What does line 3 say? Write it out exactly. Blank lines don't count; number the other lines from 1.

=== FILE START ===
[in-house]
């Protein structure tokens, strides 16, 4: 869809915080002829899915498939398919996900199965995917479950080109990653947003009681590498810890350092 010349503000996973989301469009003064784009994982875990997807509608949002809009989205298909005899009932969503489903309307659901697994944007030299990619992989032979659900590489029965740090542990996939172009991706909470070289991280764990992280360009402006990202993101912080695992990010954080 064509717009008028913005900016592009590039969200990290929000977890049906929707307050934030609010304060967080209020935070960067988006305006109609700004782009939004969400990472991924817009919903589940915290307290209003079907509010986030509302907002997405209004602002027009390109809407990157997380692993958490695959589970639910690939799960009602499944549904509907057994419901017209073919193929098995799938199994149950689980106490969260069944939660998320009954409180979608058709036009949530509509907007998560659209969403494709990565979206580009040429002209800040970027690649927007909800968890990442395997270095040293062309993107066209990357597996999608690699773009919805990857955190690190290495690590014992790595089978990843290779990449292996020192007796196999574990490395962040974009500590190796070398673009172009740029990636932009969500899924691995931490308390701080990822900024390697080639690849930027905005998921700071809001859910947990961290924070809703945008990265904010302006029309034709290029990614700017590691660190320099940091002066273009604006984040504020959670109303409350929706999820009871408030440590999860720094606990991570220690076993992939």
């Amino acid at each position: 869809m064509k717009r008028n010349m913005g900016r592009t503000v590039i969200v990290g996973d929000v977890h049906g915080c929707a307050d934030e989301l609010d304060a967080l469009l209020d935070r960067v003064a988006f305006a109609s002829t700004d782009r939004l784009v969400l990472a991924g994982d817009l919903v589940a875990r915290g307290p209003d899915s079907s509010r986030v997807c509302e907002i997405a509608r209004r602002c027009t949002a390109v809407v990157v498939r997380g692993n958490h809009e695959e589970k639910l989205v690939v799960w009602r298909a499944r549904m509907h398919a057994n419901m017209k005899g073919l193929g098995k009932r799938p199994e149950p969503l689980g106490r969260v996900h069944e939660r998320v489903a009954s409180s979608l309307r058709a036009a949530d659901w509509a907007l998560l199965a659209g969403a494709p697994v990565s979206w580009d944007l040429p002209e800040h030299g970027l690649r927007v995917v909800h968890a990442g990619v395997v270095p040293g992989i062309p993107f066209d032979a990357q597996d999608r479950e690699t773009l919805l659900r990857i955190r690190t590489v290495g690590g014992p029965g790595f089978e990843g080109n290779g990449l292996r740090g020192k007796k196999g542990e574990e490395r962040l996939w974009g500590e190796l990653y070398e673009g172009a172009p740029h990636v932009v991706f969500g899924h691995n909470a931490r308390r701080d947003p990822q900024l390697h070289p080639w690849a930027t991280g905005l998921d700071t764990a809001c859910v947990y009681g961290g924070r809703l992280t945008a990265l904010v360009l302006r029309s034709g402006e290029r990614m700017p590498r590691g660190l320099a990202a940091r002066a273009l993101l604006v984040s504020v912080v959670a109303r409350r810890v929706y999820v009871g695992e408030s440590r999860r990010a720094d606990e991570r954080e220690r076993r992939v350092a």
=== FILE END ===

């Amino acid at each position: 869809m064509k717009r008028n010349m913005g900016r592009t503000v590039i969200v990290g996973d929000v977890h049906g915080c929707a307050d934030e989301l609010d304060a967080l469009l209020d935070r960067v003064a988006f305006a109609s002829t700004d782009r939004l784009v969400l990472a991924g994982d817009l919903v589940a875990r915290g307290p209003d899915s079907s509010r986030v997807c509302e907002i997405a509608r209004r602002c027009t949002a390109v809407v990157v498939r997380g692993n958490h809009e695959e589970k639910l989205v690939v799960w009602r298909a499944r549904m509907h398919a057994n419901m017209k005899g073919l193929g098995k009932r799938p199994e149950p969503l689980g106490r969260v996900h069944e939660r998320v489903a009954s409180s979608l309307r058709a036009a949530d659901w509509a907007l998560l199965a659209g969403a494709p697994v990565s979206w580009d944007l040429p002209e800040h030299g970027l690649r927007v995917v909800h968890a990442g990619v395997v270095p040293g992989i062309p993107f066209d032979a990357q597996d999608r479950e690699t773009l919805l659900r990857i955190r690190t590489v290495g690590g014992p029965g790595f089978e990843g080109n290779g990449l292996r740090g020192k007796k196999g542990e574990e490395r962040l996939w974009g500590e190796l990653y070398e673009g172009a172009p740029h990636v932009v991706f969500g899924h691995n909470a931490r308390r701080d947003p990822q900024l390697h070289p080639w690849a930027t991280g905005l998921d700071t764990a809001c859910v947990y009681g961290g924070r809703l992280t945008a990265l904010v360009l302006r029309s034709g402006e290029r990614m700017p590498r590691g660190l320099a990202a940091r002066a273009l993101l604006v984040s504020v912080v959670a109303r409350r810890v929706y999820v009871g695992e408030s440590r999860r990010a720094d606990e991570r954080e220690r076993r992939v350092a």